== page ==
2. In an underground conduit for electric conductors, the combination of two sections having longitudinal grooves in their inner surfaces, which grooves when the sections are united form longitudinal channels, the grooves in the bottom sections being provided with longitudinal offsets, and insulating conductorsupports placed between the offsets, substantially as set forth.
3. In an underground conduit for electric conductors, the combination, with a bottom section having longitudinal grooves, of a cover-section having corresponding longitudinal grooves in its bottom surface and transverse grooves in its upper surface, apertures extending from the transverse grooves to the longitudinal grooves of the upper section, and a plate for covering the transverse grooves of the upper section and provided in its under side with corresponding grooves, as set forth.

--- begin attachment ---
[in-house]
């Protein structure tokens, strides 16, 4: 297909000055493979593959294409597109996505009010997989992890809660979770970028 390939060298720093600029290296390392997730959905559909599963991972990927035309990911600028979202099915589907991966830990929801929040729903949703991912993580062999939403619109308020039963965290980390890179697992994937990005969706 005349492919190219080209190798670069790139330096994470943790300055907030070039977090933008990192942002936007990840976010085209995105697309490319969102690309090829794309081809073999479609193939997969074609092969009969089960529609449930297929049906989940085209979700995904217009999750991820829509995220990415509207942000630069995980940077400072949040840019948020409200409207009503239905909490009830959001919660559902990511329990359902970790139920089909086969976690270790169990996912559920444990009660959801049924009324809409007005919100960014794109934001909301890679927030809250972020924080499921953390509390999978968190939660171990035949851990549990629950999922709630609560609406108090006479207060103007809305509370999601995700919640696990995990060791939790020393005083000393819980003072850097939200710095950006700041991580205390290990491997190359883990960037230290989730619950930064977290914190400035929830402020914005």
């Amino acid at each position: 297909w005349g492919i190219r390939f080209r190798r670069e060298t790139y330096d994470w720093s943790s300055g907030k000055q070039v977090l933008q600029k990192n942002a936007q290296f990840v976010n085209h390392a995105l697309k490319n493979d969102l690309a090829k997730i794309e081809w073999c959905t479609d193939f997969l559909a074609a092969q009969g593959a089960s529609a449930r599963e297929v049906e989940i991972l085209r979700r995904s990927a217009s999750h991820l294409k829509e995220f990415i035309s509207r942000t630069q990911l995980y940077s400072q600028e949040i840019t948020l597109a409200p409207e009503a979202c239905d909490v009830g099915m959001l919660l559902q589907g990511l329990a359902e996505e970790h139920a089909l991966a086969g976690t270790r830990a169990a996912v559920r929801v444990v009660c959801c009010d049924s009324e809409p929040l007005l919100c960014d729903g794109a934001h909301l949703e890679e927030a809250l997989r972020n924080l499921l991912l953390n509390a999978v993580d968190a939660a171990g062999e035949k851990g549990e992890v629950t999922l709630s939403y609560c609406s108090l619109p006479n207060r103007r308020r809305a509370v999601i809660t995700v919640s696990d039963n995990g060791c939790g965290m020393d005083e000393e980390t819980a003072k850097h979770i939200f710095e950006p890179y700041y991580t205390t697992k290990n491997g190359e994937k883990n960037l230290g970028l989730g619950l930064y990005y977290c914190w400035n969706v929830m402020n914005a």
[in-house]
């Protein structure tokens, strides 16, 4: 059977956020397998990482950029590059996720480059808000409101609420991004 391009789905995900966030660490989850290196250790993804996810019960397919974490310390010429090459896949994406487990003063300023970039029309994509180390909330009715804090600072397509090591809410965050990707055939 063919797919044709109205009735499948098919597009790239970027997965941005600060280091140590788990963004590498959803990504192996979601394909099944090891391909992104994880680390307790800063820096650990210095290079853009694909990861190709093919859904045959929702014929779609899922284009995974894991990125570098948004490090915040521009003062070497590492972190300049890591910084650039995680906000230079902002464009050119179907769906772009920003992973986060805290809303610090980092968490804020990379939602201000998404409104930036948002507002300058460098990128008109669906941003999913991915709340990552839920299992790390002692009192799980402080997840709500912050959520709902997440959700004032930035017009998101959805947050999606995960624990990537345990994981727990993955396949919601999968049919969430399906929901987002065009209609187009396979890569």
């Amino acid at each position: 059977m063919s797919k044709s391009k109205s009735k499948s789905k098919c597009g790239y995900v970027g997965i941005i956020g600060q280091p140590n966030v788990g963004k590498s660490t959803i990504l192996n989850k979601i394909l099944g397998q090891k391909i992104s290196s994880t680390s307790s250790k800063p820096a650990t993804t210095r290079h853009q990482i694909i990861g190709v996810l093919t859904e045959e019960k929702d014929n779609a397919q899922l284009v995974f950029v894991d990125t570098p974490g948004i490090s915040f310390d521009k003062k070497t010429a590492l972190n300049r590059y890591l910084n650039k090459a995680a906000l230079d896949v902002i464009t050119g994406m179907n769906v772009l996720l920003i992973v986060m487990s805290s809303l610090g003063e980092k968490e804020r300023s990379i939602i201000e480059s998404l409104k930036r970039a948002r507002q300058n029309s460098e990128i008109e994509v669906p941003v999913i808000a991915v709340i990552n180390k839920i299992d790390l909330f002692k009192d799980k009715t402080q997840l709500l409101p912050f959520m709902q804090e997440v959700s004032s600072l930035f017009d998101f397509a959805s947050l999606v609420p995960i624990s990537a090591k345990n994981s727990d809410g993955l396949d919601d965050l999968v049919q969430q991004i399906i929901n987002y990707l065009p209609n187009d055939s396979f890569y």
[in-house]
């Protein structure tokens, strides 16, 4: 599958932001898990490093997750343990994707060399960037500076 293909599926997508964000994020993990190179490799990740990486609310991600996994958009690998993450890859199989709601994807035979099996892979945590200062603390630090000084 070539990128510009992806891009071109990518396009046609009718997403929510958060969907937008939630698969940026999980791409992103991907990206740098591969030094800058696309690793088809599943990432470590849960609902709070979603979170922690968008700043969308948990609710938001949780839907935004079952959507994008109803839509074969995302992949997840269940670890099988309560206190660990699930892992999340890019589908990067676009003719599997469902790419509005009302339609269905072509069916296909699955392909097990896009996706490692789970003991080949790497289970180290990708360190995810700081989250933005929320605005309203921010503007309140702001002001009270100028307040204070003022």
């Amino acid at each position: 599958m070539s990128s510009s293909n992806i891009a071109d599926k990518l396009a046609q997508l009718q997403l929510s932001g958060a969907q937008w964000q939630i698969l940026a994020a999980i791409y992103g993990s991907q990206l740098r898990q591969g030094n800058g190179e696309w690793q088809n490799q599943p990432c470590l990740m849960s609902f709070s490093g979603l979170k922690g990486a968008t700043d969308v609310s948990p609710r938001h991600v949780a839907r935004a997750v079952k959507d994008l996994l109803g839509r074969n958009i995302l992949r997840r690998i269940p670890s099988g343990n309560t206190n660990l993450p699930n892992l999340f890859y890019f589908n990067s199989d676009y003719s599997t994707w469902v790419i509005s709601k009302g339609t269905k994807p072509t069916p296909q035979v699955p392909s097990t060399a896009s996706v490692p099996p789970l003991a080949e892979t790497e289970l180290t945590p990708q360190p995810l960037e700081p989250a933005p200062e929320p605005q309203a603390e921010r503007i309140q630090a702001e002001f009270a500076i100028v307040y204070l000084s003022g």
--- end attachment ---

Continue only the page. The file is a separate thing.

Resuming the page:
4. The combination, with an underground conduit having longitudinal channels for receiving the wires, of outlet-necks connected with said channels, and receptacles placed below the conduit and in connection with said outlet-necks for the purpose of collecting the water that accumulates in the channels, as set forth.
5. The combination, with an underground conduit having longitudinal channels for receiving electric conductors, of necks projecting downward from said channels, receptacles into which the necks project, said receptacles being placed below the conduit, and outlettubes in said receptacles for the purpose of removing the water from the receptacles, as set forth.
In witness whereof I have hereunto set my hand in presence of two witnesses.
FRANZ GOTTLIEB CHRISTIAN ZUPKE.
ALEX SOHOLZE. A. Z. REICHERDT.